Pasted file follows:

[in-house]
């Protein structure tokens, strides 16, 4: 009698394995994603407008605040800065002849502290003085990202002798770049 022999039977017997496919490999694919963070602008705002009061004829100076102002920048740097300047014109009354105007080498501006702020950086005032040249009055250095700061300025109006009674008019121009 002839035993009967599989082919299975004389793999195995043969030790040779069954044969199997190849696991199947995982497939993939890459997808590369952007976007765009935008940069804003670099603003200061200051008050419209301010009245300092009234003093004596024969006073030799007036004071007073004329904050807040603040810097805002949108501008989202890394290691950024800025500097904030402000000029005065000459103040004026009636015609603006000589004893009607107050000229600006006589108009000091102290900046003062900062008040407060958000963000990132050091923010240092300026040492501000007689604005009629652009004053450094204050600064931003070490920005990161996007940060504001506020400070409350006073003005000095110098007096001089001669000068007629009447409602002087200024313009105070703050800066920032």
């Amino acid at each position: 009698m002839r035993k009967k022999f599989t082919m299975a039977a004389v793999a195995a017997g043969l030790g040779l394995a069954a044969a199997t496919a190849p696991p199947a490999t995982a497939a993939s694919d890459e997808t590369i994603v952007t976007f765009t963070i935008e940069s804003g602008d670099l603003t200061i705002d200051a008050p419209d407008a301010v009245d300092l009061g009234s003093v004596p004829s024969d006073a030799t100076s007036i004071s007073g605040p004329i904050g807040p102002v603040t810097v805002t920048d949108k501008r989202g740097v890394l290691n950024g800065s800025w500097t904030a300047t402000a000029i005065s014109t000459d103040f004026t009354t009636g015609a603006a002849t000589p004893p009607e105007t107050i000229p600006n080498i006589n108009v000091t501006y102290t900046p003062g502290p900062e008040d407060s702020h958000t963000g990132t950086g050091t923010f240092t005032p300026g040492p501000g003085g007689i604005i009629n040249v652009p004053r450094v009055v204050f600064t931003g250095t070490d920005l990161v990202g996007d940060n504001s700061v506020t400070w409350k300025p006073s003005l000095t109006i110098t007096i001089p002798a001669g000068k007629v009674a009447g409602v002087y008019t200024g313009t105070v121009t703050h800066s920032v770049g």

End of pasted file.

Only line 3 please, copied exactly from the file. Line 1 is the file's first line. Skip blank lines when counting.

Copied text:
């Amino acid at each position: 009698m002839r035993k009967k022999f599989t082919m299975a039977a004389v793999a195995a017997g043969l030790g040779l394995a069954a044969a199997t496919a190849p696991p199947a490999t995982a497939a993939s694919d890459e997808t590369i994603v952007t976007f765009t963070i935008e940069s804003g602008d670099l603003t200061i705002d200051a008050p419209d407008a301010v009245d300092l009061g009234s003093v004596p004829s024969d006073a030799t100076s007036i004071s007073g605040p004329i904050g807040p102002v603040t810097v805002t920048d949108k501008r989202g740097v890394l290691n950024g800065s800025w500097t904030a300047t402000a000029i005065s014109t000459d103040f004026t009354t009636g015609a603006a002849t000589p004893p009607e105007t107050i000229p600006n080498i006589n108009v000091t501006y102290t900046p003062g502290p900062e008040d407060s702020h958000t963000g990132t950086g050091t923010f240092t005032p300026g040492p501000g003085g007689i604005i009629n040249v652009p004053r450094v009055v204050f600064t931003g250095t070490d920005l990161v990202g996007d940060n504001s700061v506020t400070w409350k300025p006073s003005l000095t109006i110098t007096i001089p002798a001669g000068k007629v009674a009447g409602v002087y008019t200024g313009t105070v121009t703050h800066s920032v770049g």